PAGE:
Cardinal Sarah reiterates ad orientem comments and urges priests to carry out 'liturgical examination of conscience'
Pope Francis has made it clear no changes are planned to the Ordinary or Extraordinary Mass Forms
Cardinal Sarah has clarified recent comments he made about celebrating Mass ad orientem, condemning some responses as inaccurate.
The cardinal, who is Prefect of the Congregation for Divine Worship and the Discipline of the Sacraments, told clergy yesterday in the Archdiocese of Colombo, Sri Lanka, that the talk he made last month received a lot of attention - "some of it not always very accurate".
But he reiterated some of the points he made at the Sacra Liturgia conference in London in July about the celebration of Mass ad orientem
, saying that “in recent decades in some countries the Sacred Liturgy has become too anthropocentric; man not Almighty God has become its focus”. He continued: “When the modern liturgy is celebrated in the vernacular with the priest ‘facing the people’, there is a danger of man, even of the priest himself and his personality, becoming too central.”
The talk, given in the Sri Lankan capital and entitled ‘Liturgical Life and the Priesthood’, reflected on the nature of the Church and of the priest. “Our Holy Father, Pope Francis, has often observed that the Church is not an NGO (Non-Governmental Organisation),” he said. Rather, the Church is the people of God, nourished by the Eucharist in order to evangelise. “The Church is essentially Eucharistic,” he said, “which means that the Church is essentially liturgical.”
He therefore warned priests against the danger of letting their liturgical duties become “routine, or even be seen to be a burden.” When a priest’s heart and soul “no longer thrill with awe at the great mysteries he is called to minister, his vocation can go seriously astray,” the Cardinal said.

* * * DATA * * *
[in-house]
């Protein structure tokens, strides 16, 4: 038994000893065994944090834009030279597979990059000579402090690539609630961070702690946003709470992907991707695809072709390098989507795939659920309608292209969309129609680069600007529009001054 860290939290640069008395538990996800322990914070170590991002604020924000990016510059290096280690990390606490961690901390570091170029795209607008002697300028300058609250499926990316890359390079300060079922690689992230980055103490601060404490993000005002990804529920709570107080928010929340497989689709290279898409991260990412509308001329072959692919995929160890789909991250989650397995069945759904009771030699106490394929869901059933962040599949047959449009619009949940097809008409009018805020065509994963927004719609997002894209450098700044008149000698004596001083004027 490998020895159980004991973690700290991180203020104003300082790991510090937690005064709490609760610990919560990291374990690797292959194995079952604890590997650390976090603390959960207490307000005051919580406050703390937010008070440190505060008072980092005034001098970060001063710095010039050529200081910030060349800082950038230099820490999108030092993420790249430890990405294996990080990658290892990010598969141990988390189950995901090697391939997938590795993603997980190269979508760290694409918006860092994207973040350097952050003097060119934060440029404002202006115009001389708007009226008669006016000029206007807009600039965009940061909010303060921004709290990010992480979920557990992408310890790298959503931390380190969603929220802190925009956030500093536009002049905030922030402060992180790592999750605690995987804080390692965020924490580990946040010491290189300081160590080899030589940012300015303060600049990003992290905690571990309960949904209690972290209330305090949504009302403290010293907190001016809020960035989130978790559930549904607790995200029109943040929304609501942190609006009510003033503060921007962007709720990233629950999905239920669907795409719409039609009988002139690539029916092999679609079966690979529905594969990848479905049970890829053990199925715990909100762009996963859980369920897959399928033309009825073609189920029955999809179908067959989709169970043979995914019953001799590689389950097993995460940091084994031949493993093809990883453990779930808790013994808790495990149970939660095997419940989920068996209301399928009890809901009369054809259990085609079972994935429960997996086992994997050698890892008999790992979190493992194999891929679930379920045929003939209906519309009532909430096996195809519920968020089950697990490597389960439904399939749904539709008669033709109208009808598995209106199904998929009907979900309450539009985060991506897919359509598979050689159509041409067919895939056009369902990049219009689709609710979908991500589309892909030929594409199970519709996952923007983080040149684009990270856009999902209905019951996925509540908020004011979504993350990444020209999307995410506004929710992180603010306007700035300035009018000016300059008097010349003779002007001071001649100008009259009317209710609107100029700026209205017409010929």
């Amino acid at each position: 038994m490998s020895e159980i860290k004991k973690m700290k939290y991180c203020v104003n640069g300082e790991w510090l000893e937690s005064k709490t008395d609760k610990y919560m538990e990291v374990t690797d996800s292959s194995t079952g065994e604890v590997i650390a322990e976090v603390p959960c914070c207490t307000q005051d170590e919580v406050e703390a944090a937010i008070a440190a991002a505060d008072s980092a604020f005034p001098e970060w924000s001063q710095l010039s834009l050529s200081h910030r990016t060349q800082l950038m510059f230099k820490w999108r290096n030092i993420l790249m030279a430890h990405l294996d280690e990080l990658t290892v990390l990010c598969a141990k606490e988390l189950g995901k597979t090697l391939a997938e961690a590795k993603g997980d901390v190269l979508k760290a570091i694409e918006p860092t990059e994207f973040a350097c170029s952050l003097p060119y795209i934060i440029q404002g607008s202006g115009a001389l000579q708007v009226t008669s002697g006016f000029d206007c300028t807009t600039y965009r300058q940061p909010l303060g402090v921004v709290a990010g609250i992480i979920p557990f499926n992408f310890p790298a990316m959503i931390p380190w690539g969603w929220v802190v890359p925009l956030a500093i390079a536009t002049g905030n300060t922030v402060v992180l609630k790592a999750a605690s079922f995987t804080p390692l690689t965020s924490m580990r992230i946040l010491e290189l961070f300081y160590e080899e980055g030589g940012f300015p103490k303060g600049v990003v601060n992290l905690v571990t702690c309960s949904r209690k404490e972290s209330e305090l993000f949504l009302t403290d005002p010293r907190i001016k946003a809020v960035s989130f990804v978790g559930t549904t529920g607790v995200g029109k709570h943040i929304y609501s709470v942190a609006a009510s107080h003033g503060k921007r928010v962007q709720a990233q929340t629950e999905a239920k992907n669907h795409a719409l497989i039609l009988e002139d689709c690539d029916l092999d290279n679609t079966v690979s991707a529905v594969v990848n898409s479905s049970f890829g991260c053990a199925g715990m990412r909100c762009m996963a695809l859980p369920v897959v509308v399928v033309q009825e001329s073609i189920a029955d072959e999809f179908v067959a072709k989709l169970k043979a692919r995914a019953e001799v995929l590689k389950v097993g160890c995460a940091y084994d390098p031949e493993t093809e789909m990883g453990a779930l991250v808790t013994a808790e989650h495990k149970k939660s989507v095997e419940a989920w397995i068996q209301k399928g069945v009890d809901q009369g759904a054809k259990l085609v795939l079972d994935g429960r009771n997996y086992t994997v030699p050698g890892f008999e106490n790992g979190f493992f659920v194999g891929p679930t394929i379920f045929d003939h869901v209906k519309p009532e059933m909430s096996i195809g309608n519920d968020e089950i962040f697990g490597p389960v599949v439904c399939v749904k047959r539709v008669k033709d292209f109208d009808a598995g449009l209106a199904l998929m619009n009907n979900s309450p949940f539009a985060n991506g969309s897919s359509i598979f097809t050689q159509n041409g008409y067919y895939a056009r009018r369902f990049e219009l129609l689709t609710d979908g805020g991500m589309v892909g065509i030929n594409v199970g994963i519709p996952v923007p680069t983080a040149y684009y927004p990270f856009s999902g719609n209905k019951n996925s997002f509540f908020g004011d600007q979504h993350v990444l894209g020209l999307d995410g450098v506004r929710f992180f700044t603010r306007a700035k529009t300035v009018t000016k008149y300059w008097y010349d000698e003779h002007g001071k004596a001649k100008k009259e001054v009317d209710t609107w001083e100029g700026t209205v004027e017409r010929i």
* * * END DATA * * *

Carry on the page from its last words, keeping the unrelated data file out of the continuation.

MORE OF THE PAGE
He recommended that priests pray the Divine Office “liturgically… most especially with your own people”; that they use the prayers given for putting on their liturgical vestments; that they carry out a “liturgical examination of conscience”, considering their fidelity to Sacred Liturgy. He warned that “minimalism is the enemy of the liturgy”, and said that “a good confessor is a priest who himself confesses often and with due preparation.”
Cardinal Sarah closed his address in Sri Lanka by speaking of the priestly example of Fr Hamel, murdered celebrating Mass in July. “Without taking away from the righteous anger that we feel, is there not also something profoundly beautiful here?” he said. “Is not the fidelity of Fr Hamel a lesson and encouragement to us priests who so often grow weary along the way? Was not his sacrifice, howsoever unjustified, nonetheless an appropriate consummation of 58 years of priesthood? My brothers, let Fr Hamel’s witness inspire us.”
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